It is as though this country was designed for guerrilla war. A determined and skilful guerrilla commander with the right weapons could hold off the Russians for months. But this is not what the people in the mountains want.
All those who want to fight are in Grozny. The villages do not want the boyeviki - the Chechen militia fighters - to take up residence because that will bring the Russian bombers back.
Support for the Chechen leader, Dzhokhar Dudayev, seems thin. At Shatoi, a large village of 15,000 now swollen by refugees, Gelya Asultanova, 55, a Russian, runs the main cafe. "They'll probably shoot me for saying it," she said, "but what's Dudayev everdone for me? Where's my pension? It hasn't been paid for two years. What about the roads? The children don't go to school ... "
She pointed to the memorial to the dead of the Great Patriotic War, knocked over, locals said, in a Russian air raid. "I've lived here 35 years," she continued. "They were coming over day and night. Why are they bombing me? I'm Russian, for God's sake. If the Russians continue this sort of thing against us, then we will fight."
Throughout the first half of this month there were heavy bombing raids, said Vakha Hadjimuratov, the prefect of the town. "About 30 people were killed and the same number injured," he said.
On 13 January, Vakhid Akayev, who used to head the Philology, Anthropology and History Institute in Grozny, went to Urus Martan, 25 km south-west of the capital, a stronghold of the opposition to Mr Dudayev, in an attempt to persuade the Russians to stopthe bombing. He ran into Sergei Stepashin, the head of the Russian Federation Security Ministry - heir to the KGB.
Through the opposition, the village elders negotiated a deal whereby the Russians would stop bombing if Shatoi elected a "temporary soviet" and banned Chechen guerrillas from entering the town. The bombing stopped on 15 January.
"I don't think there will be a guerrilla war in the mountains. They won't let them in," said Ahmed, Vakhid's younger brother, who used to head the town's community centre until Mr Dudayev closed it. "It was because he doesn't believe in culture," he said. "You can't hold out in the mountains if the villagers won't let you in.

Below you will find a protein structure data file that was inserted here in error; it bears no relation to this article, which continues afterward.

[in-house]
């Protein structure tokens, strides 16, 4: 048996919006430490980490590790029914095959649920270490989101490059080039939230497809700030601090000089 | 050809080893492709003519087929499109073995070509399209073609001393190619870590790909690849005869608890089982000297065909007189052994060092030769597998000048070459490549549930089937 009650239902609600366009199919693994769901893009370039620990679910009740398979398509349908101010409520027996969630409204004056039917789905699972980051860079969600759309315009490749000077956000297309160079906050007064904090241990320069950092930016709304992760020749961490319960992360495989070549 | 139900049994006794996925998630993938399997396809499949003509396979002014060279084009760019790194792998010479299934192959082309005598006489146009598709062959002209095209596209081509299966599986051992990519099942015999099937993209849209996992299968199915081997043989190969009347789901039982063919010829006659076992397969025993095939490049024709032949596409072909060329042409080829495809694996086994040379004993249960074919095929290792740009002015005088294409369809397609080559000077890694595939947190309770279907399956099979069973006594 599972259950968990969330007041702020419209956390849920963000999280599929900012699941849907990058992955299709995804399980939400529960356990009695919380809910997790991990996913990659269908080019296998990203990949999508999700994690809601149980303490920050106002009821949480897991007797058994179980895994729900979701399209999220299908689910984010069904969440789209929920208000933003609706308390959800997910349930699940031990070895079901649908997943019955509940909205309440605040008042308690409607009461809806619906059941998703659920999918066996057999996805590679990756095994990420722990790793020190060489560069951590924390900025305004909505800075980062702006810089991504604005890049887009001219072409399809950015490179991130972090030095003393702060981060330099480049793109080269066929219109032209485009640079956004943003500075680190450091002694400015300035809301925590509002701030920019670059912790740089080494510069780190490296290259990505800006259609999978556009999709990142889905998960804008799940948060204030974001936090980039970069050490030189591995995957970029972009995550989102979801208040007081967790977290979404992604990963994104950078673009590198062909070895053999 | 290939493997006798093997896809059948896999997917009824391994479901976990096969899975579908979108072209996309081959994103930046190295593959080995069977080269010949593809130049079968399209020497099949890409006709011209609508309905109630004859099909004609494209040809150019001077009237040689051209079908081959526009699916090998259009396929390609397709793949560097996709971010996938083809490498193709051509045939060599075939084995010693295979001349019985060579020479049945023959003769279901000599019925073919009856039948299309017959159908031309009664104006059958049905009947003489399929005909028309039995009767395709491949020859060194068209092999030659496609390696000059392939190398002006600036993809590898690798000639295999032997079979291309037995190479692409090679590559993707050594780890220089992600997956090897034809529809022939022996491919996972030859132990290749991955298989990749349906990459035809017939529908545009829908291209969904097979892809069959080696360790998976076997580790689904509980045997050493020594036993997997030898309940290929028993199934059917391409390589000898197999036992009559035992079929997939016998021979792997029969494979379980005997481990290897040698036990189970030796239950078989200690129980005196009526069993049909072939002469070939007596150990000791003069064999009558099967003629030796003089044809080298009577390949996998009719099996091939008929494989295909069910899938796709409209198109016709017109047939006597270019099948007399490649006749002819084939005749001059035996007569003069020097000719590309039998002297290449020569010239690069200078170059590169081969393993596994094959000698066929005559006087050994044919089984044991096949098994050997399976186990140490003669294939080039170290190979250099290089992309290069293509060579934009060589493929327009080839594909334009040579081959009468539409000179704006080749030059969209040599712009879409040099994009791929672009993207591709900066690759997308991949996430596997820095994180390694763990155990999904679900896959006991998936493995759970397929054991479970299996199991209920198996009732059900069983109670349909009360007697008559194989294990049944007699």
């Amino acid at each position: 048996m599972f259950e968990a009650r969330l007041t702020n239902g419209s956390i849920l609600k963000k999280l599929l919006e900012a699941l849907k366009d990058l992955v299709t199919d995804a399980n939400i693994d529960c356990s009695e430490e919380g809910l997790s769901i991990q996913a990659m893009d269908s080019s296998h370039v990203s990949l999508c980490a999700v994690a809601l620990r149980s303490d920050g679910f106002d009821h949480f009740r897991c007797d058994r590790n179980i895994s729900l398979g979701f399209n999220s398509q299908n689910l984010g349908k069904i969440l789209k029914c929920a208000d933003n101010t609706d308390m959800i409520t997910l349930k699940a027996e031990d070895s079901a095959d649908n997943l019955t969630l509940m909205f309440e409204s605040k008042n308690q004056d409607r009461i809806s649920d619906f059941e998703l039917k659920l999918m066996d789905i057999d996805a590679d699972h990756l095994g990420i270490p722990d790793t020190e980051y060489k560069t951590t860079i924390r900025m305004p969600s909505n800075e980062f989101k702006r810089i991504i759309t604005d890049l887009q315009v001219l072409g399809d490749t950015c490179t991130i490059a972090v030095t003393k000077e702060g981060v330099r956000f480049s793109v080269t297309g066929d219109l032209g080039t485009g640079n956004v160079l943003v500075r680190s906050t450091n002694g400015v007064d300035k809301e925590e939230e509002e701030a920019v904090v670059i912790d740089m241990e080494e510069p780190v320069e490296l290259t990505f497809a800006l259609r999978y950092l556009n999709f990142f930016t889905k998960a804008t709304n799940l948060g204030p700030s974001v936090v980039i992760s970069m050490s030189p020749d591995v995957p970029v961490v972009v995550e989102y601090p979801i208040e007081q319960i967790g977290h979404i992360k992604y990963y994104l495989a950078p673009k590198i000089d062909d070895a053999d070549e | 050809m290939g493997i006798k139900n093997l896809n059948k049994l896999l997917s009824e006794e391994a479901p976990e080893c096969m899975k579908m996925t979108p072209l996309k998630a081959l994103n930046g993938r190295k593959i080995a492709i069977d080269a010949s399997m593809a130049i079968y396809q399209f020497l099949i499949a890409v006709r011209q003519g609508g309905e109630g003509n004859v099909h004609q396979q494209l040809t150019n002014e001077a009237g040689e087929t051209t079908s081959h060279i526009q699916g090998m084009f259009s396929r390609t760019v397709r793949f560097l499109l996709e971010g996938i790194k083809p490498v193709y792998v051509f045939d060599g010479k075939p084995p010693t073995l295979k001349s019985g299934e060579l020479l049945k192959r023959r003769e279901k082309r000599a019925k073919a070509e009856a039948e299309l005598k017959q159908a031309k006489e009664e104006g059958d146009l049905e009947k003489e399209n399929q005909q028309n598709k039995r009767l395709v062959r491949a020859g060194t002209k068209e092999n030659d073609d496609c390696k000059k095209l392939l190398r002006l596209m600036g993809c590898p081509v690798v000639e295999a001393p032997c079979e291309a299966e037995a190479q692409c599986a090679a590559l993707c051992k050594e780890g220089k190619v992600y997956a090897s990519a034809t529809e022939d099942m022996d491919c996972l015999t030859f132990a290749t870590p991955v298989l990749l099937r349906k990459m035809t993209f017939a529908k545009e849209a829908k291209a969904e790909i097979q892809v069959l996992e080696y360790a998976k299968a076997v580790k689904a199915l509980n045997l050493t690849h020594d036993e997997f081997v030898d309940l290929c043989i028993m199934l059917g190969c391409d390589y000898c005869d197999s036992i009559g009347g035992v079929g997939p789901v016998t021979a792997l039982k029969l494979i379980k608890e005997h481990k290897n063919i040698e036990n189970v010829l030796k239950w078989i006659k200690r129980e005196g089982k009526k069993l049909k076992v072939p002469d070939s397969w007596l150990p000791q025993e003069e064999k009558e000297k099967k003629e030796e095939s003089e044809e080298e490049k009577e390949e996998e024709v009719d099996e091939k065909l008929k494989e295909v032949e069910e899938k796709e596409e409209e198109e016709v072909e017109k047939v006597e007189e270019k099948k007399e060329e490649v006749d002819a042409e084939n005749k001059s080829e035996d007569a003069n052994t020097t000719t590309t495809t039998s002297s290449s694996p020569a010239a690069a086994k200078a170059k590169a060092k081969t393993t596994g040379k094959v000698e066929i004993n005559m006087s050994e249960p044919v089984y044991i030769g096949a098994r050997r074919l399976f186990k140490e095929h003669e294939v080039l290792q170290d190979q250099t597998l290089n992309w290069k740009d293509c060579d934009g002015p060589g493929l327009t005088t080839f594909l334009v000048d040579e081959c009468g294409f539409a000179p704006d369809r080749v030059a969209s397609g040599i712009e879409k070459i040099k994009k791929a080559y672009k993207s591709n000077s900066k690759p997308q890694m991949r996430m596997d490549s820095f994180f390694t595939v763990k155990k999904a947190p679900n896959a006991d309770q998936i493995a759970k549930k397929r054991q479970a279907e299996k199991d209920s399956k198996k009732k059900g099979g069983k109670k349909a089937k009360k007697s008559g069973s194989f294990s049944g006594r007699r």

"The only place you might have a guerrilla war is the Vedeno pass" - the next pass to the east and the old hide-out of the master of guerrilla warfare, Shamil.
But much has changed since Shamil fought the Russians for a quarter of a century from the 1830s to the end of the 1850s. Shamil's forces could make their own weapons: the Chechens would need highly sophisticated weapons brought in from outside, especially anti-aircraft missiles. "If we had anti-aircraft missiles there wouldn't be a single Russian soldier in Chechnya" said Ahmed.
Shamil was not constrained by national boundaries: the Chechens have a very small area of the mountains. If they move into neighbouring Ingushetia or Dagestan the Russians will bomb there, too - and the locals are likely to take the same view as the villagers.
nMoscow - Russia yesterday described a threat by Mr Dudayev to spread the war to Russian cities as incomprehensible and said he had lost touch with reality, Reuter reports.
On Saturday, Mr Dudayev threatened to take the war to Russian cities if Moscow did not halt the assault and start peace talks within a month. "It is no problem to burn towns," Mr Dudayev told Interfax news agency.
Moscow's reaction mixed sarcasm with biting criticism. "His position is, to put it mildly, incomprehensible," a government statement said. "The Grozny gang leader has made similar statements before, but unfortunately the nature of his statements does notchange."Reuse content